https://www.readbyqxmd.com/read/28720612/translating-staff-experience-into-organisational-improvement-the-heads-up-stepped-wedge-cluster-controlled-non-randomised-trial
#11
Samuel Pannick, Thanos Athanasiou, Susannah J Long, Iain Beveridge, Nick Sevdalis
OBJECTIVES: Frontline insights into care delivery correlate with patients' clinical outcomes. These outcomes might be improved through near-real time identification and mitigation of staff concerns. We evaluated the effects of a prospective frontline surveillance system on patient and team outcomes. DESIGN: Prospective, stepped wedge, non-randomised, cluster controlled trial; prespecified per protocol analysis for high-fidelity intervention delivery. PARTICIPANTS: Seven interdisciplinary medical ward teams from two hospitals in the UK...
July 18, 2017: BMJ Open
https://www.readbyqxmd.com/read/28503040/recommendations-to-support-nurses-and-improve-the-delivery-of-oncology-and-palliative-care-in-india
#12
Virginia T LeBaron, Gayatri Palat, Sudha Sinha, Sanjeeva Kumari Chinta, Beaulah John Battula Jamima, Usha Lakshmi Pilla, Nireekshana Podduturi, Yadamma Shapuram, Padma Vennela, Vineela Rapelli, Zahra Lalani, Susan L Beck
CONTEXT: Nurses in India often practice in resource-constrained settings and care for cancer patients with high symptom burden yet receive little oncology or palliative care training. AIM: The aim of this study is to explore challenges encountered by nurses in India and offer recommendations to improve the delivery of oncology and palliative care. METHODS: Qualitative ethnography. SETTING: The study was conducted at a government cancer hospital in urban South India...
April 2017: Indian Journal of Palliative Care
https://www.readbyqxmd.com/read/28465128/nursing-home-physicians-assessments-of-barriers-and-strategies-for-end-of-life-care-in-norway-and-the-netherlands
#13
Anette Fosse, Sytse Zuidema, Froukje Boersma, Kirsti Malterud, Margrethe Aase Schaufel, Sabine Ruths
OBJECTIVES: Working conditions in nursing homes (NHs) may hamper teamwork in providing quality end-of-life (EOL) care, especially the participation of NH physicians. Dutch NH physicians are specialists or trainees in elderly care medicine with NHs as the main workplace, whereas in Norway, family physicians usually work part time in NHs. Thus, we aimed at assessing and comparing NH physicians' perspectives on barriers and strategies for providing EOL care in NHs in Norway and in The Netherlands...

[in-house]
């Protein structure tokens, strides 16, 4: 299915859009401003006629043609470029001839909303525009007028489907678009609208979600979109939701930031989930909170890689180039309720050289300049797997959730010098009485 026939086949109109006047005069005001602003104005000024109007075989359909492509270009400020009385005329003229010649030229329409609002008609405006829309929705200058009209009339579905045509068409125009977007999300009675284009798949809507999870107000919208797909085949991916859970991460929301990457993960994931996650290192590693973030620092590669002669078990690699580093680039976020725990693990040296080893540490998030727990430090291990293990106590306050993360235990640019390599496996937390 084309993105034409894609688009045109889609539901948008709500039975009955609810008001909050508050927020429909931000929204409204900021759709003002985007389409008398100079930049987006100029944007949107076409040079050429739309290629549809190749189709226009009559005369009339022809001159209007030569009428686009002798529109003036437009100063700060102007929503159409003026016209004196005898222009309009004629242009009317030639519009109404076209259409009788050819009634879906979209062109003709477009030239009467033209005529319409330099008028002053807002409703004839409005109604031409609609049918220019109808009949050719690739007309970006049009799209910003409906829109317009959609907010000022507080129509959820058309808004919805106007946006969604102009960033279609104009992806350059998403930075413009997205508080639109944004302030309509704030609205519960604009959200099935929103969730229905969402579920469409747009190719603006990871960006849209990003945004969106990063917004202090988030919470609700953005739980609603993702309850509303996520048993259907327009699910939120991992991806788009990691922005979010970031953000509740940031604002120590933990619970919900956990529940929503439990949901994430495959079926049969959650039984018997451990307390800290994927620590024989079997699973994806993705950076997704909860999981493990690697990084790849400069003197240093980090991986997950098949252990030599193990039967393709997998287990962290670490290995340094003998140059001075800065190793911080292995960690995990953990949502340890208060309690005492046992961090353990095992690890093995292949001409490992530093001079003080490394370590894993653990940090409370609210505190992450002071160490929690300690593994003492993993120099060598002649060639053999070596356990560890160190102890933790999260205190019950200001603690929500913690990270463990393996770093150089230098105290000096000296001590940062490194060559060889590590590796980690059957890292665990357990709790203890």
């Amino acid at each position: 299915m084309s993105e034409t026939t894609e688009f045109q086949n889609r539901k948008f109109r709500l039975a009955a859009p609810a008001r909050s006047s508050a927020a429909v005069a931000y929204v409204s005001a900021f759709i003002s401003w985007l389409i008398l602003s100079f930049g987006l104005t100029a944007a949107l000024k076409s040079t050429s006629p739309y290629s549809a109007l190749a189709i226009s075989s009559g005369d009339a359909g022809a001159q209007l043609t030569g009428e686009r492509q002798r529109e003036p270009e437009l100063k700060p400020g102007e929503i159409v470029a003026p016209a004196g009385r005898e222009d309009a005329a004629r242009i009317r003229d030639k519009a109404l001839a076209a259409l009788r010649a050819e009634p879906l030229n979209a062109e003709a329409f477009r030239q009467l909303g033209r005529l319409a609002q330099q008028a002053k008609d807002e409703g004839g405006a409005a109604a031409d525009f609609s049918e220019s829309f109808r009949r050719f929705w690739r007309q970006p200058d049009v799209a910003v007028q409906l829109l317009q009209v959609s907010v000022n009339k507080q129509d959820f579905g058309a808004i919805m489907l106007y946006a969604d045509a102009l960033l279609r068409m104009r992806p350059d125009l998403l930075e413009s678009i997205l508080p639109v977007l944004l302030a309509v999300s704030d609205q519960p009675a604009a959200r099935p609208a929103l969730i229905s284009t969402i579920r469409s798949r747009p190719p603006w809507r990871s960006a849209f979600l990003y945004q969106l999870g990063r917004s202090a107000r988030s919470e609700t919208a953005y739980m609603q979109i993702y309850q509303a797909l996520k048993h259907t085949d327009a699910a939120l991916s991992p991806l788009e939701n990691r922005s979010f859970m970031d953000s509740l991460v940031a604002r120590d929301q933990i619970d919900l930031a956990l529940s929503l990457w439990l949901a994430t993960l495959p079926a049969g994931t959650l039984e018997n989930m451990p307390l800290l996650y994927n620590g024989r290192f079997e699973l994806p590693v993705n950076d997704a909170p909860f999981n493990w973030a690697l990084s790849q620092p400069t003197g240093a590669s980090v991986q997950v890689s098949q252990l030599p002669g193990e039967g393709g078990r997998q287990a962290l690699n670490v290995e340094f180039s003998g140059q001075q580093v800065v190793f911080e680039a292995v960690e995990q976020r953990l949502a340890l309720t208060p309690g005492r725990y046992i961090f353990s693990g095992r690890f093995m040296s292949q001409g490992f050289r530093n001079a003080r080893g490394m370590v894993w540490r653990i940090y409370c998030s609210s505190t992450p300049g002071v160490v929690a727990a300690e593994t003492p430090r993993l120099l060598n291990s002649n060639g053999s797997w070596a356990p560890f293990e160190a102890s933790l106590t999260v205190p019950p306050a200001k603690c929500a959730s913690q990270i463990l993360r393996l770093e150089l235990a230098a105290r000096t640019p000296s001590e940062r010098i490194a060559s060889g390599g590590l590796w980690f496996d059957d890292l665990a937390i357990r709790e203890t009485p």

April 29, 2017: Journal of the American Medical Directors Association
https://www.readbyqxmd.com/read/28315478/improving-palliative-care-through-teamwork-impactt-in-nursing-homes-study-design-and-baseline-findings
#14
Helena Temkin-Greener, Susan Ladwig, Zhiqiu Ye, Sally A Norton, Dana B Mukamel
BACKGROUND: The 2014 Institute of Medicine report recommended that healthcare providers caring for individuals with advanced illness have basic palliative care competencies in communication, inter-professional collaboration, and symptom management. Nursing homes, where one in three American decedents live and die, have fallen short of these competency goals. We implemented an intervention study to examine the efficacy of nursing home-based integrated palliative care teams in improving the quality of care processes and outcomes for residents at the end of life...
March 14, 2017: Contemporary Clinical Trials
https://www.readbyqxmd.com/read/28274216/primary-care-physicians-educational-needs-and-learning-preferences-in-end-of-life-care-a-focus-group-study-in-the-uk
#15
Lucy Ellen Selman, Lisa Jane Brighton, Vicky Robinson, Rob George, Shaheen A Khan, Rachel Burman, Jonathan Koffman
BACKGROUND: Primary care physicians (General Practitioners (GPs)) play a pivotal role in providing end of life care (EoLC). However, many lack confidence in this area, and the quality of EoLC by GPs can be problematic. Evidence regarding educational needs, learning preferences and the acceptability of evaluation methods is needed to inform the development and testing of EoLC education. This study therefore aimed to explore GPs' EoLC educational needs and preferences for learning and evaluation...
March 9, 2017: BMC Palliative Care
https://www.readbyqxmd.com/read/28122553/undergraduate-curriculum-in-palliative-medicine-at-tampere-university-increases-students-knowledge